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SAFE TO TRAVEL: Tunisia has lifted its restrictions
The North African country, which borders the Mediterranean Sea and Sahara Desert, has been attracting tourists for decades.
But a number of terror attacks in recent years, has damaged Tunisia’s holiday-friendly image and caused Brits to venture elsewhere.
However, today the Foreign and Commonwealth (FCI) have lifted travel restrictions.
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PRETTY: The country has experienced a number of terror attacks in recent years
Thomas Cook joined TUI in reintroducing Tunisian holidays from February 2018.
Travel insurance technology expert Aquarium Software is advising holidaymakers planning a trip this Easter that comprehensive travel insurance is a must.
The border with Libya means travel to south and west Tunisia would invalidate travel insurance; yet a YouGov poll conducted on behalf of Aquarium shows only 51% of us are insured and 8% do not read the policy small print, a risk when travelling to any destination, but especially “at risk” destinations.
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TUNISIA: The North African country borders the Mediterranean Sea and Sahara Desert
“Tunisia will come back on the radar for many families looking for that early holiday in the sun”
Mark Colonnese, Aquarium Software Director, said: “With Easter and the next school holiday looming, Tunisia will come back on the radar for many families looking for that early holiday in the sun.
“Security has increased in the main resorts and while always tempting to seek adventure, going to areas the FCO advise against, even inadvertently, can invalidate your cover, unless you have taken out very specific insurance for the purpose.”
The latest tech can identify and dispense information on areas travellers should avoid, directly to a smartphone and in real time, allowing people to make informed decisions and if necessary, change their plans.
Mark added: “The FCO makes it clear that terrorists are likely to try and carry out more attacks in Tunisia, but you could say that of many countries and cities, including London.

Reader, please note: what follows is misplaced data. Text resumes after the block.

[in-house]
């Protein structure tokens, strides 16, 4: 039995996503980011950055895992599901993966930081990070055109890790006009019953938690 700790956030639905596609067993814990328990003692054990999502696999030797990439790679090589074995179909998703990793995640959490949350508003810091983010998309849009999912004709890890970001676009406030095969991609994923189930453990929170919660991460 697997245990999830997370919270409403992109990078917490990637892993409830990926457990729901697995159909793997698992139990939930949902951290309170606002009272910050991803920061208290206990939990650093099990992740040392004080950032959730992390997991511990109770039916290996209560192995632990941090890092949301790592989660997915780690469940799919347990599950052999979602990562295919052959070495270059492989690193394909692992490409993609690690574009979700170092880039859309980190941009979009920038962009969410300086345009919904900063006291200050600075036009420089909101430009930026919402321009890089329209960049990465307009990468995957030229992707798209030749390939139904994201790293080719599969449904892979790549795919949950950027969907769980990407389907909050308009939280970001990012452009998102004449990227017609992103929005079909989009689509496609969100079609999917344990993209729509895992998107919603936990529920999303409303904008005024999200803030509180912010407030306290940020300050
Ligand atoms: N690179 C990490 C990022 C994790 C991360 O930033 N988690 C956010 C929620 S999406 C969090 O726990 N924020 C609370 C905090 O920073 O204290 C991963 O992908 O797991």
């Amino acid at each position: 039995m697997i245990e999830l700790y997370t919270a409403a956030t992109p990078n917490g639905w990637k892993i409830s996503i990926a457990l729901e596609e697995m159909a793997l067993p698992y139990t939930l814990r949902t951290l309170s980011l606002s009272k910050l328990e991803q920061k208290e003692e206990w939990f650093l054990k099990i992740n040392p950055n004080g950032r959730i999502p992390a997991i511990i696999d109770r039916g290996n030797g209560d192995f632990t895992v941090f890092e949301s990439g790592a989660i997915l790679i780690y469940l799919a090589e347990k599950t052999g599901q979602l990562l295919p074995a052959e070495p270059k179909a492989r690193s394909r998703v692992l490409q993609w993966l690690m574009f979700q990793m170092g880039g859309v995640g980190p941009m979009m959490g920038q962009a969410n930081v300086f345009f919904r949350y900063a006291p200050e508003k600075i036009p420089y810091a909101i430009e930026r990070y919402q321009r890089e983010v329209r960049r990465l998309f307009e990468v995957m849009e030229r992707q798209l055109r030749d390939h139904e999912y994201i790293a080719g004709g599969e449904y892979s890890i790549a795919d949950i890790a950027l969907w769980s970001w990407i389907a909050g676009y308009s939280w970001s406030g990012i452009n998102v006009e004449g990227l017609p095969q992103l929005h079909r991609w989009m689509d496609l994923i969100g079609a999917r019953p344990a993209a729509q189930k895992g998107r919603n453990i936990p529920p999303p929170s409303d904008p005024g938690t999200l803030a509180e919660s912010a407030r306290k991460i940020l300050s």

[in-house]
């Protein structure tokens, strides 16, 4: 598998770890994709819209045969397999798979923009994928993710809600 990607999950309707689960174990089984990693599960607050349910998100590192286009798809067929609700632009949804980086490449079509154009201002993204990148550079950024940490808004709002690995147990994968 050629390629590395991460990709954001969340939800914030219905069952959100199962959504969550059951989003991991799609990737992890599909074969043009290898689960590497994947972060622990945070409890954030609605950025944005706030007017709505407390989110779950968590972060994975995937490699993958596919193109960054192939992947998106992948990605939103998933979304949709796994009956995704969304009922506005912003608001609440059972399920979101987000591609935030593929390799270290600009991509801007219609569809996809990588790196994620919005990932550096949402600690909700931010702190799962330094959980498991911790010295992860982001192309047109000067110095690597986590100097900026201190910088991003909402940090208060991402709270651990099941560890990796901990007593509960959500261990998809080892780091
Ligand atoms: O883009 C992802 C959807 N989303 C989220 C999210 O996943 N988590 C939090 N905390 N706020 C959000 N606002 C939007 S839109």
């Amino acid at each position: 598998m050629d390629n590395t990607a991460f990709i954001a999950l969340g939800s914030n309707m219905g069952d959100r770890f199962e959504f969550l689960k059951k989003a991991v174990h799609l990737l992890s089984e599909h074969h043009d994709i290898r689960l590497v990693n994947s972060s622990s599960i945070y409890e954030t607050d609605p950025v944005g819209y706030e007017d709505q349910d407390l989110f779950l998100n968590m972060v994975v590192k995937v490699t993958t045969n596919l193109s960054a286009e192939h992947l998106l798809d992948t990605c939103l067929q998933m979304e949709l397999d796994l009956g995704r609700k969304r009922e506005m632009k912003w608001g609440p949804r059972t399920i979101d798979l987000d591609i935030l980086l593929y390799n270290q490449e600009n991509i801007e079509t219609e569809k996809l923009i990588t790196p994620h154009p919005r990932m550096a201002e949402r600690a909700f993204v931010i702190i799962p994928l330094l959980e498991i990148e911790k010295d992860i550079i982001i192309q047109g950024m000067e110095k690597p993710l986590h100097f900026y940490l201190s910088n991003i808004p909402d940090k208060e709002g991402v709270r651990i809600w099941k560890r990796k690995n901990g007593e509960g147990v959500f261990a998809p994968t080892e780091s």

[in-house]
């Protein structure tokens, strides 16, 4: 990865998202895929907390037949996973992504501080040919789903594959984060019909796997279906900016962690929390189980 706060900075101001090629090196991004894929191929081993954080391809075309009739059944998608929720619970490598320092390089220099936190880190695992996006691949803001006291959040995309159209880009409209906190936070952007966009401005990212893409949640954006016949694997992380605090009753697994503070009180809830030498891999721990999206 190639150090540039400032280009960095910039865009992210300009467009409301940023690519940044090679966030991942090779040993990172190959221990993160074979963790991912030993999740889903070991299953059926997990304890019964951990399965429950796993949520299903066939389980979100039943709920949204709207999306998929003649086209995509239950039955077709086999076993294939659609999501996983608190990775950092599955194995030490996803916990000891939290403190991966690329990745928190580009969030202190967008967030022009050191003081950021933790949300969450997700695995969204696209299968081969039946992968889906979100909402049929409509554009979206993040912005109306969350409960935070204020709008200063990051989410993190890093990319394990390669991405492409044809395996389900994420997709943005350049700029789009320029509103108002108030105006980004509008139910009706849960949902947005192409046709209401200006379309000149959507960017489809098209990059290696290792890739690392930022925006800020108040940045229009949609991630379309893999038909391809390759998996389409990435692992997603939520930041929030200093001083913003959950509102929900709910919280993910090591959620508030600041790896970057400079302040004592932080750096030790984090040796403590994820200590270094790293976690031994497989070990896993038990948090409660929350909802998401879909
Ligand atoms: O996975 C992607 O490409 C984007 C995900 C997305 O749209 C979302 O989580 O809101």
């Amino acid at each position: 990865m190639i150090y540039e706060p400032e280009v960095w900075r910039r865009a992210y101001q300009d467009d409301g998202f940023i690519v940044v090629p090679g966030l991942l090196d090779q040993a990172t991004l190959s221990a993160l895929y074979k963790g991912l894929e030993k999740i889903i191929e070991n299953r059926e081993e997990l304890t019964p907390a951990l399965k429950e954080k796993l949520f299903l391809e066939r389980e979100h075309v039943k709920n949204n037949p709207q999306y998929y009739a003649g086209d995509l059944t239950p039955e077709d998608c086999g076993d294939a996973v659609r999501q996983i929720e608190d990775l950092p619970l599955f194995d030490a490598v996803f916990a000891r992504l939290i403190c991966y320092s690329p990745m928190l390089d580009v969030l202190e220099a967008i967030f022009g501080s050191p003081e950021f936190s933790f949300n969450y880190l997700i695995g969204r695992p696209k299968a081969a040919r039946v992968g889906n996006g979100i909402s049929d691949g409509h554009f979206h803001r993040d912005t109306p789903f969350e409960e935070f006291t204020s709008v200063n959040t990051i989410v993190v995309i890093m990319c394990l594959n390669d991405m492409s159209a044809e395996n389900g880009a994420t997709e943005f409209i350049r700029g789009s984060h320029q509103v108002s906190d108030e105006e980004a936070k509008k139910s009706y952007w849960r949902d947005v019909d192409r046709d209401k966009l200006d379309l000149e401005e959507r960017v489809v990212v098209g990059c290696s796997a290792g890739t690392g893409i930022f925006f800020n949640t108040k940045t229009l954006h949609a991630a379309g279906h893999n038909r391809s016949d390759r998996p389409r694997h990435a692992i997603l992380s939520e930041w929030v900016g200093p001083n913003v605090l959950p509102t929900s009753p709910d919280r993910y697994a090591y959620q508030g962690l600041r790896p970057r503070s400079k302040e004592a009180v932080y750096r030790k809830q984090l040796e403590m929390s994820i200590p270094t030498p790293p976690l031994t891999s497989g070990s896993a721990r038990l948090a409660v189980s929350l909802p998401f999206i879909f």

“People must balance the risk of terrorism versus the reward of a cheaper holiday in sunnier climes.”
Remembering the British victims of the Tunisia terror attack
30 British people were among the dead at the Tunisian terror attack in Sousse in 2015.PA/SWNS
The British victims of the Sousse terror attack
In June 2015, a terror attack took place at the tourist resort, Port El Kantanoui, only six miles north of Sousse, killing 38 people – including 30 Brits – as they relaxed on the beach.
This event marked the deadliest terror attack to ever take place in Tunisia, which caused the FCO to slap down a travel ban for Brit nationals.
In response to the attack, many tour operators pulled out of the country, sparking a demise in their tourism industry which was once popular with sun-deprived Brits.
The FCO previously said: “Since the terrorist attack in Sousse in June 2015, which targeted tourists, the UK government has been working closely with the Tunisian authorities to investigate the attack and the wider threat from terrorist groups.
“But terrorists are still very likely to try to carry out attacks in Tunisia.
“Security forces remain on a high state of alert in Tunis and other places. You should be vigilant at all times, including around religious sites and festivals.
“Follow the advice of the Tunisian security authorities and your travel company if you have one."
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They said Brits should be mindful of this while travelling around in Tunisia and to avoid certain areas.
The FCO advises travellers to be careful in these places:
1. The Chaambi Mountains National Park and the designated military operations zones of Mount Salloum, Mount Sammamma and Mount Mghila
2. The militarised zone south of the towns of El Borma and Dhehiba
3. Within 20km of the rest of the Libya border area north of Dhehiba
4. The town of Ben Guerdane and immediate surrounding area.
Ghost town – Sousse after the terror attack
A year after the Sousse terror attack, a photographer visited to show how Brits stayed away in their droves. Many hotels closed, and tourism and hospitality workers lost their jobsGetty Images
A deserted hotel in Djerba
As well as this, the FCO advises against all but essential travel for British nationals to:
1. Areas south of, and including, the towns of Nefta, Douz, Médenine, Zarzis
2. Within 30km of the border with Algeria south of, and including, the town of Jendouba (this area includes the archaeological sites of Bulla Regia and Chemtou)
3. The governorate of Kasserine, including the town of Sbeitla
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TRAVEL: Many Brits fly to Tunisia every year for the tourism
Officials also warn against a heightened risk of terrorism against aviation.
As a result, additional security measuring which restrict electronic devices on-board planes have been in place from flights departing in Tunisia to the UK since March.
The FCO warned: “You should co-operate fully with security officials.”
Tunisia is currently enjoying a resurgence in tourist numbers, with the country setting itself a target to welcome 8 million in 2018.
Travel operator, Thomas Cook, recently announced it is resuming flights to Enfidha from Birmingham, in a bid to kickstart its holiday programme for this year.
Therefore, despite some travel restrictions, going to Tunisia is safe provided you exercise caution, are vigilant at all times and follow the advice of security authorities and tour operators.